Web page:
I will always remember my very first French class at university, though for entirely the wrong reasons. There was a mature woman in our group, who spent almost the entire hour ranting about how young people shouldn't go to university, that we didn't have the capacity to understand or appreciate it. She told the lecturer that I (yes, she singled me out for her tirade) ought to go and find myself a husband, have some children and go back to university when I had the life experience and dignity to accept the great privilege of education.The lecturer nodded, smiled and made affirmative noises, which got me even more irate.
My anger at this wasn't at any single point, rather the message as a whole. It was the assumption that age equals maturity, the idea that young people aren't capable of appreciating education, the assumption that I was heterosexual, the idea that I wanted a husband and children.
And I haven't entirely lost that sense of outrage and indignation, as the Susan Patton case (and Joanna Moorehead's article) shows.
I have absolutely no qualms in a woman telling students that academia isn't everything, that there is more to life than a career. One of the best pieces of advice in my life (so far) came from a wonderful man who told me, "You work to live, not live to work". In fact, I encourage that perspective, as over-competitiveness between women in industry is rife and I see it encouraged by some as a way of undermining any sort of solidarity.
What I cannot condone, however, is the societal attitude that we need to be married to be "complete". Whilst, as humans, we do crave interaction and relationships, that can be fulfilled by friendship as well as in physically intimate and romantic relationships. And, for some, the friendship is enough.
Our culture already places a disproportionate amount of pressure on women to settle down, find their "prince" and live "happily ever after". Just look at the social conditioning girls receive from an early age; fairytales, pantomimes, films, musicals, even pop songs. Every step of the way, they are shown that successful women get a man in the end, that only evil women end up single, that to be alone is failure. But it's not.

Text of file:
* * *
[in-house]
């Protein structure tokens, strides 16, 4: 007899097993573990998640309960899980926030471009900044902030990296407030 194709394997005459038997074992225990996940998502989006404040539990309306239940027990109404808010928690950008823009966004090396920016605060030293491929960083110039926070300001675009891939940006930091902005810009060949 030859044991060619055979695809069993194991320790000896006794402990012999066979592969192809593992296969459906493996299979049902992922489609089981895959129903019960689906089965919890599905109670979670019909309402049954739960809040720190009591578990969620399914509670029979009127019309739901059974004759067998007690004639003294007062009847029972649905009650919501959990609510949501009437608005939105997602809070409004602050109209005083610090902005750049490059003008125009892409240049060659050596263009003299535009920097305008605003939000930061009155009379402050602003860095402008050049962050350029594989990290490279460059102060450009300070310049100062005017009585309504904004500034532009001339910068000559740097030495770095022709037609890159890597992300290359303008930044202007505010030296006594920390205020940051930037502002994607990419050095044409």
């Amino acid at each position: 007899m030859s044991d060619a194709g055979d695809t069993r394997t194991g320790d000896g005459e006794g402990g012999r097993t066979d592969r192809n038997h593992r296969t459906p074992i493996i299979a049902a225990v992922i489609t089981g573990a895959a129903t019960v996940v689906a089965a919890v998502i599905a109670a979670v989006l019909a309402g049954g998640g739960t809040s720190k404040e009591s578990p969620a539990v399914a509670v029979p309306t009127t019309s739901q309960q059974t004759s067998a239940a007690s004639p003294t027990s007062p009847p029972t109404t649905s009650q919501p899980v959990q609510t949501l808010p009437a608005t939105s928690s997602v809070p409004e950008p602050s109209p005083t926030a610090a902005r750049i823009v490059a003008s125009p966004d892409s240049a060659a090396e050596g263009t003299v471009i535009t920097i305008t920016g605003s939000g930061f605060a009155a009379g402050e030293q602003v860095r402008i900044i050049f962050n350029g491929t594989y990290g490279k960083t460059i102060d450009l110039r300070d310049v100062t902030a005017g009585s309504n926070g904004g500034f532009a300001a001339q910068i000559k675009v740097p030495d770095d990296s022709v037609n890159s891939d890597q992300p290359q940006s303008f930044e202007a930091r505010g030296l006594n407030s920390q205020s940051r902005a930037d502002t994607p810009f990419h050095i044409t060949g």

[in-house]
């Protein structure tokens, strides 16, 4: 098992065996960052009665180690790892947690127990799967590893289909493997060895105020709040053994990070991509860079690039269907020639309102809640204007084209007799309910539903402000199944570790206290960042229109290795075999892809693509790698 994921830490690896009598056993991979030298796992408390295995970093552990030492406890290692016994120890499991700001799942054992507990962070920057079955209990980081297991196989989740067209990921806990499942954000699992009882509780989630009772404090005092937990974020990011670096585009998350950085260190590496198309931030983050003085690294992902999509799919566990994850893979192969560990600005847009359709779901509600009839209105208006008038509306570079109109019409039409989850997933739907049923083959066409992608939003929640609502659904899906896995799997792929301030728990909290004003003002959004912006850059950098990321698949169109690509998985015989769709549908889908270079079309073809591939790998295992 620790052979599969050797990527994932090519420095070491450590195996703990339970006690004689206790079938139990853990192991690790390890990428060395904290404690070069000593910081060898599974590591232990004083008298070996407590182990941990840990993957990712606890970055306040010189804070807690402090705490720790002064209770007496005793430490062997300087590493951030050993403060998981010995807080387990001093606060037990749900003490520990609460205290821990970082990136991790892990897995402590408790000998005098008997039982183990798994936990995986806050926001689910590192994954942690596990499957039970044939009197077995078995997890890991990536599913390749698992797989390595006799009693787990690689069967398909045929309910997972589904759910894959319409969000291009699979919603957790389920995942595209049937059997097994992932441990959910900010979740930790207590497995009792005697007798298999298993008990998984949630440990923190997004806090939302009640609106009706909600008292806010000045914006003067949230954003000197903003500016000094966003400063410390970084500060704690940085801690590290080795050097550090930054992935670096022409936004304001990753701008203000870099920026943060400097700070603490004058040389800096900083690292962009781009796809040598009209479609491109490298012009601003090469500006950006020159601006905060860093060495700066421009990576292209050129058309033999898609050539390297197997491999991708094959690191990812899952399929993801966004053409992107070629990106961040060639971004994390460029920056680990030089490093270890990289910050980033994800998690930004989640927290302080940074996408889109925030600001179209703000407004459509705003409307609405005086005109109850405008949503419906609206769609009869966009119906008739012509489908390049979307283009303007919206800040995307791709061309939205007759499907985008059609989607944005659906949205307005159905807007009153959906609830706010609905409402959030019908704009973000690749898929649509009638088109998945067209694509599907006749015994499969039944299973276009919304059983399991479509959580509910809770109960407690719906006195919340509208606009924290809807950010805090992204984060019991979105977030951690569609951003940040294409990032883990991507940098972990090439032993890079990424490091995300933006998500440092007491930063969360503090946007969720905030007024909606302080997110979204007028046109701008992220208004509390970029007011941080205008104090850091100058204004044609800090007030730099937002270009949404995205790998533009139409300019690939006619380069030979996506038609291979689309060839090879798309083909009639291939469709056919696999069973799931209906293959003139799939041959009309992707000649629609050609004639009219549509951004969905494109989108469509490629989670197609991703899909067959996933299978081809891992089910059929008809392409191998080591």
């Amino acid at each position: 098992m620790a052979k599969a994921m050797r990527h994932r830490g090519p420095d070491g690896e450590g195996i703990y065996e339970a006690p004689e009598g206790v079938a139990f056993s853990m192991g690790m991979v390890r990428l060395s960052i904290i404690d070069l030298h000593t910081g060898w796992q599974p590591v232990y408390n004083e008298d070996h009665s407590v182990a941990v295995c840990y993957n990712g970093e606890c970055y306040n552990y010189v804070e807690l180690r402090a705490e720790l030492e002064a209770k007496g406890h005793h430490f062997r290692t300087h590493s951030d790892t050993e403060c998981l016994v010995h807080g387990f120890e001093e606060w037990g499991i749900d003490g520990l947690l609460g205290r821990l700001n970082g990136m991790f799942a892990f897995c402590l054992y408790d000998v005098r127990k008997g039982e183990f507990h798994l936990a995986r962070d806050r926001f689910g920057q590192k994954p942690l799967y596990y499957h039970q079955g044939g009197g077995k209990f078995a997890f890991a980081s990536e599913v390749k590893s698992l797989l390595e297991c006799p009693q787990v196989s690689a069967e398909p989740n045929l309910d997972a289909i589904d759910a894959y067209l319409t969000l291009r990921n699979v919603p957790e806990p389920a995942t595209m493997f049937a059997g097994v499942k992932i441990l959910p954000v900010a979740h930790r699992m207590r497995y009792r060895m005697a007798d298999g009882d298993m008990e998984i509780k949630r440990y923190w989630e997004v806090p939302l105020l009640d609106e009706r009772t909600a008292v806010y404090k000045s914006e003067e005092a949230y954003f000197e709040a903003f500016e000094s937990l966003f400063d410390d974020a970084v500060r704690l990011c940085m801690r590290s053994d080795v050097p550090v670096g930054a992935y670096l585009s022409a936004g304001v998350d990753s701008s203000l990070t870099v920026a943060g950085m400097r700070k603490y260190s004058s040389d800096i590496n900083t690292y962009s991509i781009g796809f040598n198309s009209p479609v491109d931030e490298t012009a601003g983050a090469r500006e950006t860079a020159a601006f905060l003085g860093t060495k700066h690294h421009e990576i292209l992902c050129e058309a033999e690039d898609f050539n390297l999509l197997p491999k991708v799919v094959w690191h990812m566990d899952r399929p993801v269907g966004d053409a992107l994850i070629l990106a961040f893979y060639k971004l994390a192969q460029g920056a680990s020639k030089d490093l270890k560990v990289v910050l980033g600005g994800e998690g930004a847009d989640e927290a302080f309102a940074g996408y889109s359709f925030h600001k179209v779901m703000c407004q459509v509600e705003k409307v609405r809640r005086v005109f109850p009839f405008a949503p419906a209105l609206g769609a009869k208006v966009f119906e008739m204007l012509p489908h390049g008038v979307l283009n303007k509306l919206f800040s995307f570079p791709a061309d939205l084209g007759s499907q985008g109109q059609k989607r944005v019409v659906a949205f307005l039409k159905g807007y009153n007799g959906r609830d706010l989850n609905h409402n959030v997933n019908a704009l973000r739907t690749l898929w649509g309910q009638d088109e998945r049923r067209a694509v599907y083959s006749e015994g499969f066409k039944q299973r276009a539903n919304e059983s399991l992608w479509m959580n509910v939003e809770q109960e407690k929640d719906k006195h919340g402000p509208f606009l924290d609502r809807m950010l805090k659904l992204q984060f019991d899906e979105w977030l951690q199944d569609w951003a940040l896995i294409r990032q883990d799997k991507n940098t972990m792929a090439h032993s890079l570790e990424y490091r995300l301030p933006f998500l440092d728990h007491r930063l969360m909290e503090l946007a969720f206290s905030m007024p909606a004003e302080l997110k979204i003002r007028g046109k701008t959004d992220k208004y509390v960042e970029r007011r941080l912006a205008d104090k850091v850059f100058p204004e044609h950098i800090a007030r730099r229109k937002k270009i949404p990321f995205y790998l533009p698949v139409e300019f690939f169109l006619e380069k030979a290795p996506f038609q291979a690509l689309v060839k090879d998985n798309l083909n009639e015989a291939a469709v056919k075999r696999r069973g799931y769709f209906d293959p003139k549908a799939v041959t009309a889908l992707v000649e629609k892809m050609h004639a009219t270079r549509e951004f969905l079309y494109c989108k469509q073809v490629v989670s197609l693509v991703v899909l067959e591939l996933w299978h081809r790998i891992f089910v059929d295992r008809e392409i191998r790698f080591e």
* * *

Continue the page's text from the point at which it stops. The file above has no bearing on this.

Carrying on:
Yesterday, my grandparents were beside themselves because my younger sister has a boyfriend and I'm still single (I've had three fiancés, it's not really worked out). They lamented that I have no hope now, because I'm too old, because I'm too independent, because I think too much. They were so upset that a relationship and children are not a priority for me.
But I have different dreams for my life. I want to make a difference to others, whether that's practically in education, or by inspiring others to take a step in things that I say or write. I want to do well in my career and make sure that future generations get the support they deserve whilst at school. I want friendship and fun. If I find someone who can accept that, and who can accept me, and we do click, then a relationship isn't off the table. Children are not off the table. But is it really so selfish and wrong for that not to be my number one aim in life?
Fundamentally, I agree with both Moorehead and Patton in their assertion that feminism is about equality and happiness in all areas of life, not just about career and money. But there is a huge difference between promoting that balance and urging women to find husbands, perpetuating a ridiculous societal pressure.
The thing is, we as women, we as feminists, we need to be challenging these perceptions, not encouraging them. We don't need to tell students to hurry up and find their husbands, we need to tell them that their career isn't everything and they need to think about friendships, networks, their support. We don't need to tell girls that they are failures if they don't find a man, we need to tell them that they are successes if they are happy. And we need to show them that happiness can exist outside the parameters of a traditional marriage.